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FORECASTING DEMAND AND SUPPLY OF DOCTORAL SCIENTISTS AND ENGINEERS: Report of a Workshop on Methodology FIGURE 1-1 Number of natural science and engineering Ph.D. awards by citizenship and year. employment now accounts for over half of the employment of Ph.D.s in most scientific and engineering fields (NAS, 1993). Government demand for new Ph.D.s has been declining. Academic hiring has remained flat because state contributions to public colleges and universities have declined, and academia, both public and private, has come under increasing pressure to slow the growth of tuition and costs. Industry demand, which is cyclically sensitive, has been growing slightly, but many of the large industrial laboratories have been drastically downsized in the past decade. These forecasts of undersupply that did not materialize have led policymakers for graduate training and research support to be highly skeptical of any forecasts and to worry about the self-interest of the forecasters. Models that have predicted an extreme

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FORECASTING DEMAND AND SUPPLY OF DOCTORAL SCIENTISTS AND ENGINEERS: Report of a Workshop on Methodology oversupply have received favorable media attention (Massy and Goldman, 1995), and such models have sharpened concern in policy circles that the federal funding of graduate education and research may simply be aggravating the oversupply. Conflicting forecasts have cast further doubt in the public mind on the usefulness of any forecasting at all. Still, the role of the nation's human resources in science and engineering remains critical. Against this background, the NSF and the Sloan Foundation asked the NRC to form a committee of model makers and users to assess the current state of the art of models that are used for forecasts, to suggest directions for improvement, and to assist policymakers in the informed use of forecasting models. Issues for the Committee Forecast error may proceed from many sources. Models may be misspecified with respect to overall structure, included variables, lag structure, and error structure. Data used for estimation may be flawed and aggregated at an inappropriate level. Further, unanticipated outside events may occur that can ruin the accuracy of even the best of forecasts. As Leslie and Oaxaca (1993) have described in their thorough review article, virtually all models of demand and supply have been flawed by at least one (and, in many cases, all) of these problems. The task of the committee was not to find fault with past efforts, but to provide guidance to NSF and to scholars in this area about to how models (and the forecasts derived from them) might be improved and what role NSF should play in their improvement. Another issue for the committee was the responsible reporting of forecasts to policymakers. Virtually no forecast is errorfree, and some uncertainty is always associated with it. Policymakers who use the results of forecasting are not usually technically proficient in the arcana of the forecaster's art. If forecasts are to be used responsibly, policymakers need to be informed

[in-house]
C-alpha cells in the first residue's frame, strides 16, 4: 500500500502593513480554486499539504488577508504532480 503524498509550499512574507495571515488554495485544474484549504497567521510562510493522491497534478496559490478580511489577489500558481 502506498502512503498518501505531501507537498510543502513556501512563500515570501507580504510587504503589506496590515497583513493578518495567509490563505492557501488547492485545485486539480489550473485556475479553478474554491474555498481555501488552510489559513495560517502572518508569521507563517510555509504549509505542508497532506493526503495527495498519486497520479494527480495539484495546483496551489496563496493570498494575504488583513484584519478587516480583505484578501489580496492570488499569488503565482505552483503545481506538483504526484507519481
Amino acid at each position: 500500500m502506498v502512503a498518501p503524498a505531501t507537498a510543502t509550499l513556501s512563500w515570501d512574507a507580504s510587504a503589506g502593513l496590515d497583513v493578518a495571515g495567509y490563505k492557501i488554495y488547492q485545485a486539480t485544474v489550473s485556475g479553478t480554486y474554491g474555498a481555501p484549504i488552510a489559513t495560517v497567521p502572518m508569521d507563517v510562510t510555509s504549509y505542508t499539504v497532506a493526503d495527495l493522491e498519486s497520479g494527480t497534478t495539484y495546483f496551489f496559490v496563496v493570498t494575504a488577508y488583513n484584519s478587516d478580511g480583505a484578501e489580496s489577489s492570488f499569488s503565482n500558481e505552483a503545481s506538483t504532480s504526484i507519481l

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FORECASTING DEMAND AND SUPPLY OF DOCTORAL SCIENTISTS AND ENGINEERS: Report of a Workshop on Methodology about the assumptions upon which the forecasts rest, and forecasters need to track the validity of their assumptions and the accuracy of their forecasts over time. For example, if there appears to be a permanent decline in state funding of higher education, forecasters need to recast their models to reflect these changed conditions and must inform those who use their models about the implications of the change. Other audiences to whom this report is directed include graduate students in science and engineering and employers of these students—including industrial and academic employers, both federal and private funding agencies, and the scientific community itself. How best to inform policymakers who would be interested in using forecasts of demand and supply of scientists and engineers is also an issue that needs to be addressed. In order to learn from both forecast makers and forecast users about improvements that can be made in understanding the markets for doctoral scientists and engineers, the committee sponsored a workshop at NAS on March 20 and 21, 1998. Papers were commissioned on: (1) the history and problems with models of demand and supply for scientists and engineers, (2) objectives and approaches to forecasting models, (3) margins of adjustment that have been neglected in models, especially substitution and quality, (4) the presentation of uncertainty, and (5) whether forecasts of supply and demand for scientists and engineers are worthwhile, given all their shortcomings. The workshop discussion is summarized in Chapters 2-5. (The agenda and list of participants for the workshop appears in Appendixes A and B.) Following the workshop, the committee met and agreed to a set of recommendations that are presented in Chapter 6.